UNESCO education reforms currently continue through President Bush’s No Child Left Behind Act. At the February 2005 EFA (Education for All) conference, Secretary of Education Margaret Spellings stated: “The No Child Left Behind Act and UNESCO's Education for All campaign complement each other.” (“Mrs. Laura Bush Pays Tribute to UNESCO's Education for All Week,” U.S. Dept. of Education, 4-27-2005)
State boards of education rallied
In 1995, Framework for the Future: Creating a School-to-Work System for Learning, Livelihood, and Life was published by the National Association of State Boards of Education (NASBE) School-to-Work Study Group. The NASBE report encouraged the restructuring of American schools in-line with lifelong education:
“Developing the capacity of all citizens for . . . lifelong learning is an absolute necessity . . .” (p.4) [Emphasis added]
“Meeting this need [to create a ‘comprehensive and coherent system’] will require the development of a new school-to-work system able to educate all students . . . and teach them to be lifelong learners. It must be based on learning that is relevant to the real world; curriculum that incorporates career preparation; and experience in a workplace or community setting for all students.” (p.4) [Emphasis added]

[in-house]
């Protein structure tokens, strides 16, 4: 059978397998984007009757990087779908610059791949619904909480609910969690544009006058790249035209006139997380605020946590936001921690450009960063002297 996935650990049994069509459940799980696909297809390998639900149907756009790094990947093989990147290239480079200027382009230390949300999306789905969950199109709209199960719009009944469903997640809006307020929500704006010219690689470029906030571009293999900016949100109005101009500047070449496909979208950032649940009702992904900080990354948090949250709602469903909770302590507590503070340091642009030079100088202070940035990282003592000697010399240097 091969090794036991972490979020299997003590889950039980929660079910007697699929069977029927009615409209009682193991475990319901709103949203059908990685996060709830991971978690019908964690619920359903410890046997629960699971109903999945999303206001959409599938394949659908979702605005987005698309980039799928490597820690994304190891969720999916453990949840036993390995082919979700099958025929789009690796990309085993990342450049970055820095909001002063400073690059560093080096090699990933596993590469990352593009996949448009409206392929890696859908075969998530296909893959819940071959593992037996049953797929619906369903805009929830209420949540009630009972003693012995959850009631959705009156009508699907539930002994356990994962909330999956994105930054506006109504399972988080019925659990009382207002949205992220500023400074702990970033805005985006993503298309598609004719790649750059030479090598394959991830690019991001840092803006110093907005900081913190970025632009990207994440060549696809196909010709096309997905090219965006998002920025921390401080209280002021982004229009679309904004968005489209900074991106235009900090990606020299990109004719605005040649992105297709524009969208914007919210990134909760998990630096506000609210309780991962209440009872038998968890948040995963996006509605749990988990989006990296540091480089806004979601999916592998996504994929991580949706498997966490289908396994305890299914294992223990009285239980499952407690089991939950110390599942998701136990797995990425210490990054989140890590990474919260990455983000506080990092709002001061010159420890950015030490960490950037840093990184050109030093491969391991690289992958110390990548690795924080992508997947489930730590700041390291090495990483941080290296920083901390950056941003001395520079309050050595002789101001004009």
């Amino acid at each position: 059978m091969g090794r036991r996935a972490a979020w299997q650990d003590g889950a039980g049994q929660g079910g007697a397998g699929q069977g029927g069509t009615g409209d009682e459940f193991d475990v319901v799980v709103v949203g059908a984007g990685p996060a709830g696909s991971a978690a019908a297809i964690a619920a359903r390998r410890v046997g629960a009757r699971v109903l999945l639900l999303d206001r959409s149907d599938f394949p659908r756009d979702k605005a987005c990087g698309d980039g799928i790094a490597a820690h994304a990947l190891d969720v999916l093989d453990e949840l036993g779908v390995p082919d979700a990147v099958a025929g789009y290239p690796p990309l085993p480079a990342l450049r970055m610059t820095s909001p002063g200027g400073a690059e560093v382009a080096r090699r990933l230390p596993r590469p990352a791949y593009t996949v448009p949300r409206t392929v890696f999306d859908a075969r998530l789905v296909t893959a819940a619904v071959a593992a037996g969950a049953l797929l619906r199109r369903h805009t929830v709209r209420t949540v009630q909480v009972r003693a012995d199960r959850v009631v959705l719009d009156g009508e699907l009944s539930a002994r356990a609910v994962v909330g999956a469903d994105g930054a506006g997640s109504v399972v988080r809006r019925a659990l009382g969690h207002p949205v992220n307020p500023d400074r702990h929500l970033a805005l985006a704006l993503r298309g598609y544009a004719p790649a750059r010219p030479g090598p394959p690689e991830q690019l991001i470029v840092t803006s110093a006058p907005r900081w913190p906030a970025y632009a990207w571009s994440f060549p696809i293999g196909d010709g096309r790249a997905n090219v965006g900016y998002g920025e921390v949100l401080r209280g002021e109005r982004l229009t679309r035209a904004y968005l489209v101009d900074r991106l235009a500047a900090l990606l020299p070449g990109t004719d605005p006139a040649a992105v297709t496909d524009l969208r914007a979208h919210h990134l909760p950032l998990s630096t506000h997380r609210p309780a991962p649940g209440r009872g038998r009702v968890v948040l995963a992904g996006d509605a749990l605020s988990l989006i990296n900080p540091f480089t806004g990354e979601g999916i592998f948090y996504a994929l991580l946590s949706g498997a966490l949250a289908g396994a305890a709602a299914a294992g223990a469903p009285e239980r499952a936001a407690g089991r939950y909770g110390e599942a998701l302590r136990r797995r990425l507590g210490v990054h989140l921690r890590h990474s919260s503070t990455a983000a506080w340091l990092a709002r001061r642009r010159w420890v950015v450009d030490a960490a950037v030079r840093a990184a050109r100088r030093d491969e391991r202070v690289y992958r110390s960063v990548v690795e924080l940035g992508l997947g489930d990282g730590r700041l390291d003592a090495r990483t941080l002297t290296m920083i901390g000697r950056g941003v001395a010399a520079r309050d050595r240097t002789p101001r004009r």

“(2) State boards must ensure that SCANS and other work-related skills areas are incorporated into state performance standards, curricular frameworks and assessments, as well as the state accountability system.” (p.5)
“In 1994, three federal initiatives were passed that sought to consolidate these discreet efforts, . . . The Goals 2000: Educate America Act, Improving America’s Schools Act . . . and the School-To-Work Opportunities Act, taken together, offered a blueprint for the creation of a new education paradigm. . . . for all students.” (p. 11-12)
Using schools for planned change